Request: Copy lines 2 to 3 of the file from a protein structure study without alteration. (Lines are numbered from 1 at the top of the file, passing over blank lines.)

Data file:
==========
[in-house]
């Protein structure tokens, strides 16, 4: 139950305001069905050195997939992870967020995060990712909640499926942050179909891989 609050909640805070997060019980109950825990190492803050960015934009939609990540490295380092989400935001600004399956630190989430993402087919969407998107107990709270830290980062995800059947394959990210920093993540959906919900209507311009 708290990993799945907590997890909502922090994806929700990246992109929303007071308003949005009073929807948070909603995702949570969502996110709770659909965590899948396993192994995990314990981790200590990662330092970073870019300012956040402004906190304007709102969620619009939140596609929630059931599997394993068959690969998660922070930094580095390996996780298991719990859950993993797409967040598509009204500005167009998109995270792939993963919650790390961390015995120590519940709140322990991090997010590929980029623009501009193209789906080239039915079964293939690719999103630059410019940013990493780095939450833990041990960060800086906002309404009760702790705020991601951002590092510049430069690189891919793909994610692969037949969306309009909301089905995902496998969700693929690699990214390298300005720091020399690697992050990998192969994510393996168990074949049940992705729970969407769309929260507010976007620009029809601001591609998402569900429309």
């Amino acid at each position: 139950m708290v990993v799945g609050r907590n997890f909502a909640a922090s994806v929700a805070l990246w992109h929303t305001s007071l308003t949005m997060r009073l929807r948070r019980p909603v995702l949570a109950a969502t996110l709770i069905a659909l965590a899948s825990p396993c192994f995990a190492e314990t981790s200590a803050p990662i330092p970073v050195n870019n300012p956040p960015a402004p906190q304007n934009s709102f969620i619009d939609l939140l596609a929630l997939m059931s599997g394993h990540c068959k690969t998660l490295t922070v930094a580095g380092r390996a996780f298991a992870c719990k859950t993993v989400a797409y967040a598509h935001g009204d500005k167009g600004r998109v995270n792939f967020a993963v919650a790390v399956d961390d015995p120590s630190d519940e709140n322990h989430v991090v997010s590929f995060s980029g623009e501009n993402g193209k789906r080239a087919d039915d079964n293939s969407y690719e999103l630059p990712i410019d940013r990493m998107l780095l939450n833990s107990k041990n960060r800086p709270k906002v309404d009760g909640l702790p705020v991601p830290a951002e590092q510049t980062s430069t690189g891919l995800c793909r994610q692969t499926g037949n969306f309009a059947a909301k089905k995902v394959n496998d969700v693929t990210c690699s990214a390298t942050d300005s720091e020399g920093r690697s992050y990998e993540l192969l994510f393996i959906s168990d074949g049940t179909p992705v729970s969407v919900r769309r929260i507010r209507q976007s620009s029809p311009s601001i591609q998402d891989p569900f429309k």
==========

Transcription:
């Protein structure tokens, strides 16, 4: 139950305001069905050195997939992870967020995060990712909640499926942050179909891989 609050909640805070997060019980109950825990190492803050960015934009939609990540490295380092989400935001600004399956630190989430993402087919969407998107107990709270830290980062995800059947394959990210920093993540959906919900209507311009 708290990993799945907590997890909502922090994806929700990246992109929303007071308003949005009073929807948070909603995702949570969502996110709770659909965590899948396993192994995990314990981790200590990662330092970073870019300012956040402004906190304007709102969620619009939140596609929630059931599997394993068959690969998660922070930094580095390996996780298991719990859950993993797409967040598509009204500005167009998109995270792939993963919650790390961390015995120590519940709140322990991090997010590929980029623009501009193209789906080239039915079964293939690719999103630059410019940013990493780095939450833990041990960060800086906002309404009760702790705020991601951002590092510049430069690189891919793909994610692969037949969306309009909301089905995902496998969700693929690699990214390298300005720091020399690697992050990998192969994510393996168990074949049940992705729970969407769309929260507010976007620009029809601001591609998402569900429309």
């Amino acid at each position: 139950m708290v990993v799945g609050r907590n997890f909502a909640a922090s994806v929700a805070l990246w992109h929303t305001s007071l308003t949005m997060r009073l929807r948070r019980p909603v995702l949570a109950a969502t996110l709770i069905a659909l965590a899948s825990p396993c192994f995990a190492e314990t981790s200590a803050p990662i330092p970073v050195n870019n300012p956040p960015a402004p906190q304007n934009s709102f969620i619009d939609l939140l596609a929630l997939m059931s599997g394993h990540c068959k690969t998660l490295t922070v930094a580095g380092r390996a996780f298991a992870c719990k859950t993993v989400a797409y967040a598509h935001g009204d500005k167009g600004r998109v995270n792939f967020a993963v919650a790390v399956d961390d015995p120590s630190d519940e709140n322990h989430v991090v997010s590929f995060s980029g623009e501009n993402g193209k789906r080239a087919d039915d079964n293939s969407y690719e999103l630059p990712i410019d940013r990493m998107l780095l939450n833990s107990k041990n960060r800086p709270k906002v309404d009760g909640l702790p705020v991601p830290a951002e590092q510049t980062s430069t690189g891919l995800c793909r994610q692969t499926g037949n969306f309009a059947a909301k089905k995902v394959n496998d969700v693929t990210c690699s990214a390298t942050d300005s720091e020399g920093r690697s992050y990998e993540l192969l994510f393996i959906s168990d074949g049940t179909p992705v729970s969407v919900r769309r929260i507010r209507q976007s620009s029809p311009s601001i591609q998402d891989p569900f429309k």